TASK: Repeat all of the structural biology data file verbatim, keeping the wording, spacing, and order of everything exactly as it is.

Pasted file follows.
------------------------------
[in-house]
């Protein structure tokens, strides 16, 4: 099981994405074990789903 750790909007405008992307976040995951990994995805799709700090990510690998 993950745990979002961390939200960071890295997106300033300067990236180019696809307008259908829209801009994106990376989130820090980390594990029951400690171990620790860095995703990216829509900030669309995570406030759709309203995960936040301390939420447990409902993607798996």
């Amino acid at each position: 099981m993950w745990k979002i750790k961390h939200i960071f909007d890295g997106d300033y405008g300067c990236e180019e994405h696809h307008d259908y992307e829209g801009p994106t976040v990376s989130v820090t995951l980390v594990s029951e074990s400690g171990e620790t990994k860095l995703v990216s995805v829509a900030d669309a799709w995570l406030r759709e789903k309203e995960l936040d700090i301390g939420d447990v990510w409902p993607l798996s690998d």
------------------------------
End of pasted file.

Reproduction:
[in-house]
């Protein structure tokens, strides 16, 4: 099981994405074990789903 750790909007405008992307976040995951990994995805799709700090990510690998 993950745990979002961390939200960071890295997106300033300067990236180019696809307008259908829209801009994106990376989130820090980390594990029951400690171990620790860095995703990216829509900030669309995570406030759709309203995960936040301390939420447990409902993607798996």
């Amino acid at each position: 099981m993950w745990k979002i750790k961390h939200i960071f909007d890295g997106d300033y405008g300067c990236e180019e994405h696809h307008d259908y992307e829209g801009p994106t976040v990376s989130v820090t995951l980390v594990s029951e074990s400690g171990e620790t990994k860095l995703v990216s995805v829509a900030d669309a799709w995570l406030r759709e789903k309203e995960l936040d700090i301390g939420d447990v990510w409902p993607l798996s690998d």